So there are really two ways around this issue, you either keep topping off or find a different fuel. If you think of your body as a hybrid solar/gas powered car, there are some functions that only gas (glycogen) can do and some that both can do (fat is solar). All are in agreement that the muscles can only go on gas, but the air conditioning, radio, GPS, etc can all run on solar power. This is like your body. All of your non-musclar organs need to keep going while you are doing your race. These organs can use either sugar or fat. So the more fat you can make them burn, the more sugar you save for the muscles, the better use of space you are making in your gas tank.
“For an untrained individual consuming a high carbohydrate (75%) diet, glycogen stores may increase up to 130g and 360g for liver and muscle respectively for a total storage of 490g.For an athlete training on a daily basis consuming a normal diet (45% carbohydrate), glycogen levels approximate 55g and 280g for liver and muscle respectively yielding a total of 330g. However, should this same well-conditioned athlete consume a high diet (75% carbohydrate), their total carbohydrate reserves may soar up to 880g with approximately 160g stored in the liver and 720g in the muscle.”
This makes perfect sense to me as an adaptation and mechanism.
“Firstly, glycogen storage is associated with a concomitant storage of water. It is estimated that every gram of glycogen stored is associated with about 2.7g of water. Therefore, a well-conditioned athlete with total glycogen stores approaching 800g will find their body weight about 2kg heavier at the start of the race. This increased body weight will have implications on running economy and performance at least near the beginning of the event when energy reserves will be high.”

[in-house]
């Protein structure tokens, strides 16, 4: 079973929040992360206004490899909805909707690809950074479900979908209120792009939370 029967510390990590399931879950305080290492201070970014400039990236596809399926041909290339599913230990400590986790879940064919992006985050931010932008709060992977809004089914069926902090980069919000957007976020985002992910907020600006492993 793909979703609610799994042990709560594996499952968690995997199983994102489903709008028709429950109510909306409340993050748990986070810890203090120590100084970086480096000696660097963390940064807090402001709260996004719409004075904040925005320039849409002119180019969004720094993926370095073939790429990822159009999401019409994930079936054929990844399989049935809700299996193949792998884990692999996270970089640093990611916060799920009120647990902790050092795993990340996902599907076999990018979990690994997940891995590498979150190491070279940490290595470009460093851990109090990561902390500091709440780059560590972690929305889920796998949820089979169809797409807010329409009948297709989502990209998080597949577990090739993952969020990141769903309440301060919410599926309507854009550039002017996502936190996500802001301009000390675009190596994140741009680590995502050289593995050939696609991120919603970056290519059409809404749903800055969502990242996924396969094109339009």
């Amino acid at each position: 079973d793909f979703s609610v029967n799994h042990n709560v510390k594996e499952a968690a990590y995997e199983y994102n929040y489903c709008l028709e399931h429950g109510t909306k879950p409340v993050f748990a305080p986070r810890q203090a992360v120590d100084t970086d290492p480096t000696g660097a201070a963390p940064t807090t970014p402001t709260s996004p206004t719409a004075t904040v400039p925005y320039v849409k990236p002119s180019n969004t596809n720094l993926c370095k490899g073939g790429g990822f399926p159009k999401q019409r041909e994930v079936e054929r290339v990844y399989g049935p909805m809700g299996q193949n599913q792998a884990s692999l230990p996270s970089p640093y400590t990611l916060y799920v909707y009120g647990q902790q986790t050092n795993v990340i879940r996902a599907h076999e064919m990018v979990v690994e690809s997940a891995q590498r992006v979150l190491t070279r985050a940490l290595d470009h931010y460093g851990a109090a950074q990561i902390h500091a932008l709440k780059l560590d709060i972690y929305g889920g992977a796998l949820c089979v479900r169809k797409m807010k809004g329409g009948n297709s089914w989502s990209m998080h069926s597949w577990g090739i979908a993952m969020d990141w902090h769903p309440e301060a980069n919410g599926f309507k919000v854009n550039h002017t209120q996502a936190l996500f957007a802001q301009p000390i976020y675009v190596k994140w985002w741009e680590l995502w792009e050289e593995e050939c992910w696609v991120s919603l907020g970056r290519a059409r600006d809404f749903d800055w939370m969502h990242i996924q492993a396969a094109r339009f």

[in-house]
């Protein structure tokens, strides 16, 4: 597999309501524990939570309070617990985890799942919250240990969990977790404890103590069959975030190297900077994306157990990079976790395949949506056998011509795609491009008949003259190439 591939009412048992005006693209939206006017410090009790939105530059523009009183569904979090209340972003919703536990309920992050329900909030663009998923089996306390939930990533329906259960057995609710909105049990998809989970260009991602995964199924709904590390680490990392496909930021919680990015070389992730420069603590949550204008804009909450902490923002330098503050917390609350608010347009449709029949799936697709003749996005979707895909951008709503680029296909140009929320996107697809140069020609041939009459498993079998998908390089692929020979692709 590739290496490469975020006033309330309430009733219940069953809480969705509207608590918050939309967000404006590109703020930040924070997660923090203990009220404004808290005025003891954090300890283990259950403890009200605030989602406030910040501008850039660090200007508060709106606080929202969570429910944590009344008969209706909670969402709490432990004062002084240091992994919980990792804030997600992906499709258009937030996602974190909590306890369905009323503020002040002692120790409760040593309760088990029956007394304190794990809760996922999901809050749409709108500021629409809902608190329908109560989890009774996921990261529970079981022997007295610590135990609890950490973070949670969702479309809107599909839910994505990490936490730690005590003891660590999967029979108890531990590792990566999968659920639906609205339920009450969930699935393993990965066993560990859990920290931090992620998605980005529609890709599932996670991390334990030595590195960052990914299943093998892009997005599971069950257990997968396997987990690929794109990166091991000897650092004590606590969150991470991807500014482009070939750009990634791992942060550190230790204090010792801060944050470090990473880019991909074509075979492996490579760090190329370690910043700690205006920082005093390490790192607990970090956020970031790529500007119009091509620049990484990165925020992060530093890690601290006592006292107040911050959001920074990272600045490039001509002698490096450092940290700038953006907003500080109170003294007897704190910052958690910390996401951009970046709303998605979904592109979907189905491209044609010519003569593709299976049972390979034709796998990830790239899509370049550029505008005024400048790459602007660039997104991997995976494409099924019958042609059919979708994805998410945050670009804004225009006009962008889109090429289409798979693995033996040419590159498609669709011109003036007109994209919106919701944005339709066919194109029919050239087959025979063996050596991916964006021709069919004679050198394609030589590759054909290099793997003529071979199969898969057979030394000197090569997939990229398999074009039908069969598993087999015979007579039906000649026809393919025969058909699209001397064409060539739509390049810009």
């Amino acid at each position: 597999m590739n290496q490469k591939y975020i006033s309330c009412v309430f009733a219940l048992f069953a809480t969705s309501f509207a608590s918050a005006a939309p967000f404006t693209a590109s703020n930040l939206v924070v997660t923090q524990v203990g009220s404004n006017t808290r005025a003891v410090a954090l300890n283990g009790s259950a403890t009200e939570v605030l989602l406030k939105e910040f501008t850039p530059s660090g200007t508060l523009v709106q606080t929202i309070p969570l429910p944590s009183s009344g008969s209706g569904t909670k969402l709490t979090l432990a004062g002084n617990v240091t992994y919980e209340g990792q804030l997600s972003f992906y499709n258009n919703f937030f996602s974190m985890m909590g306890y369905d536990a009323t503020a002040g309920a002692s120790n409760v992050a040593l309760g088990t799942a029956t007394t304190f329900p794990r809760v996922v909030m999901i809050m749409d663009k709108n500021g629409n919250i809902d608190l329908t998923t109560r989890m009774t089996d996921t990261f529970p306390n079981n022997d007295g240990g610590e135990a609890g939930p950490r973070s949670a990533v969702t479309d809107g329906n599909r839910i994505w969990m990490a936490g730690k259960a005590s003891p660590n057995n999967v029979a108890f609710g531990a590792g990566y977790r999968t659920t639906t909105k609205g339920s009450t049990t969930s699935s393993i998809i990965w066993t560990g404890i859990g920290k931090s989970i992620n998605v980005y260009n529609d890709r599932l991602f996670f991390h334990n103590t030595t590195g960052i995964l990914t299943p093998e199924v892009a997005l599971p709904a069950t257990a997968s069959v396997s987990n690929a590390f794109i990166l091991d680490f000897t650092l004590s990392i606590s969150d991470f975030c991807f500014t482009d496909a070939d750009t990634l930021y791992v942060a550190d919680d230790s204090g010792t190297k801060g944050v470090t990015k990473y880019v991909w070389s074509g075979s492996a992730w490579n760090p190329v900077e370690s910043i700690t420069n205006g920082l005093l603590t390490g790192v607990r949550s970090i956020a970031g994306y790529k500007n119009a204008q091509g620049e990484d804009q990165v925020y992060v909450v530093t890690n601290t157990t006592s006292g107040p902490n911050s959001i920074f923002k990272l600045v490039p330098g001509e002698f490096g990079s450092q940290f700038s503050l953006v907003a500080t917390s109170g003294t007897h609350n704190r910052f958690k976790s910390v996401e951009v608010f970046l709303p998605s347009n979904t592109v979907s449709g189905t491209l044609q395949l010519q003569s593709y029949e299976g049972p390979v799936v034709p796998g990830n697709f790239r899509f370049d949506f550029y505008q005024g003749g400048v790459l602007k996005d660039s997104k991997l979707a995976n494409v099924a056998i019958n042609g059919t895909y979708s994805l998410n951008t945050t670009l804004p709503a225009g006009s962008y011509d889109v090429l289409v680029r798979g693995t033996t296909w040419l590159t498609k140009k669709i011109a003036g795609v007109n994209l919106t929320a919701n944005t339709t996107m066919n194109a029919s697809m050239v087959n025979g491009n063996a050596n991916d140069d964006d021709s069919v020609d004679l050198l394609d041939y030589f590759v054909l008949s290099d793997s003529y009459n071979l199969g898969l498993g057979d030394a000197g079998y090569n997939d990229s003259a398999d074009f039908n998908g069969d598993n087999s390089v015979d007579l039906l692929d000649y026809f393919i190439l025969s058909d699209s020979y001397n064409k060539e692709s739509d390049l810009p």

I don’t really know that an extra 2kg will really have that detrimental of an effect on running efficiency, especially when you compare it to the effects of dehydration on running.
“Another drawback to carbohydrate loading if performed incorrectly is gastric/intestinal upset. Very large amounts of ingested carbohydrate can affect the osmolarity of the intestine. In other words, carbohydrates (especially simple/processed sugars) in the intestine draw water into the gut by osmosis affecting the water balance and may cause intestinal upset and diarrhea.”
I have experienced this on several occasions. Not a lot of fun.
I am at a loss how to wrap up this huge post.
I was unaware of the exact quantities, how, and the why behind effectively increasing your glycogen stores prior to a race, but it is fascinating and something I will recommend to endurance athletes in the future. I suspect that people who eat a lower carbohydrate diet will need to adjust to protocol a little bit. I think that they may get more for less with carboloading, but I see only good that could happen for following this as part of your taper for a race week.
Maximizing the use of fat stores, which are larger in your body than glycogen stores, will allow you to most efficiently fuel your muscles with glycogen during an endurance activity. No matter how big your gas tank, if you can use a near unlimited fuel source for your trip you will be able to get more miles out of it.